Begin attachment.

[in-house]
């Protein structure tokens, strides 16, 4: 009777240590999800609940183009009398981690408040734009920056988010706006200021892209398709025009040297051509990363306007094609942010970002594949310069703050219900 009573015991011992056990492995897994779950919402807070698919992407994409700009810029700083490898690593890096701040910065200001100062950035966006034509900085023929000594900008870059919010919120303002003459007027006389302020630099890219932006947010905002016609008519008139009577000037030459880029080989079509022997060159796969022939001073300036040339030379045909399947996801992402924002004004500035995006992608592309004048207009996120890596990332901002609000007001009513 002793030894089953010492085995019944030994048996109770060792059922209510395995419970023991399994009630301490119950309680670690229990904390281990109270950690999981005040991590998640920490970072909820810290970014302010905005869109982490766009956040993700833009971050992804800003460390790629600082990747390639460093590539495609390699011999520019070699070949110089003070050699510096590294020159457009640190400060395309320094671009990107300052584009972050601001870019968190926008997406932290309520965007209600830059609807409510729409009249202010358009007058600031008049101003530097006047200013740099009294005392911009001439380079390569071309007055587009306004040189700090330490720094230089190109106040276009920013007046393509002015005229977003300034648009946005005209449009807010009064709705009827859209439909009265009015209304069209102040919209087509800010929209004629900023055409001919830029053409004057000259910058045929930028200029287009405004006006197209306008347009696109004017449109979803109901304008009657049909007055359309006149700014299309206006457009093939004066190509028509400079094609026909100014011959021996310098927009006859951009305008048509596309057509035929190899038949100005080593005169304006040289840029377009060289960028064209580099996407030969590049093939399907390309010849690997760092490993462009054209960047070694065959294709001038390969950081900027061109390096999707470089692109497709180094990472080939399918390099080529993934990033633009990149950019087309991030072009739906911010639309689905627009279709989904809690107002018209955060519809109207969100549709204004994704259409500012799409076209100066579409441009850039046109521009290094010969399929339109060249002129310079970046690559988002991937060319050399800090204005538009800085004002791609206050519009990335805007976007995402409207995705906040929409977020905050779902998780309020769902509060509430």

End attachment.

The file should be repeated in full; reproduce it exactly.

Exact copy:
[in-house]
């Protein structure tokens, strides 16, 4: 009777240590999800609940183009009398981690408040734009920056988010706006200021892209398709025009040297051509990363306007094609942010970002594949310069703050219900 009573015991011992056990492995897994779950919402807070698919992407994409700009810029700083490898690593890096701040910065200001100062950035966006034509900085023929000594900008870059919010919120303002003459007027006389302020630099890219932006947010905002016609008519008139009577000037030459880029080989079509022997060159796969022939001073300036040339030379045909399947996801992402924002004004500035995006992608592309004048207009996120890596990332901002609000007001009513 002793030894089953010492085995019944030994048996109770060792059922209510395995419970023991399994009630301490119950309680670690229990904390281990109270950690999981005040991590998640920490970072909820810290970014302010905005869109982490766009956040993700833009971050992804800003460390790629600082990747390639460093590539495609390699011999520019070699070949110089003070050699510096590294020159457009640190400060395309320094671009990107300052584009972050601001870019968190926008997406932290309520965007209600830059609807409510729409009249202010358009007058600031008049101003530097006047200013740099009294005392911009001439380079390569071309007055587009306004040189700090330490720094230089190109106040276009920013007046393509002015005229977003300034648009946005005209449009807010009064709705009827859209439909009265009015209304069209102040919209087509800010929209004629900023055409001919830029053409004057000259910058045929930028200029287009405004006006197209306008347009696109004017449109979803109901304008009657049909007055359309006149700014299309206006457009093939004066190509028509400079094609026909100014011959021996310098927009006859951009305008048509596309057509035929190899038949100005080593005169304006040289840029377009060289960028064209580099996407030969590049093939399907390309010849690997760092490993462009054209960047070694065959294709001038390969950081900027061109390096999707470089692109497709180094990472080939399918390099080529993934990033633009990149950019087309991030072009739906911010639309689905627009279709989904809690107002018209955060519809109207969100549709204004994704259409500012799409076209100066579409441009850039046109521009290094010969399929339109060249002129310079970046690559988002991937060319050399800090204005538009800085004002791609206050519009990335805007976007995402409207995705906040929409977020905050779902998780309020769902509060509430």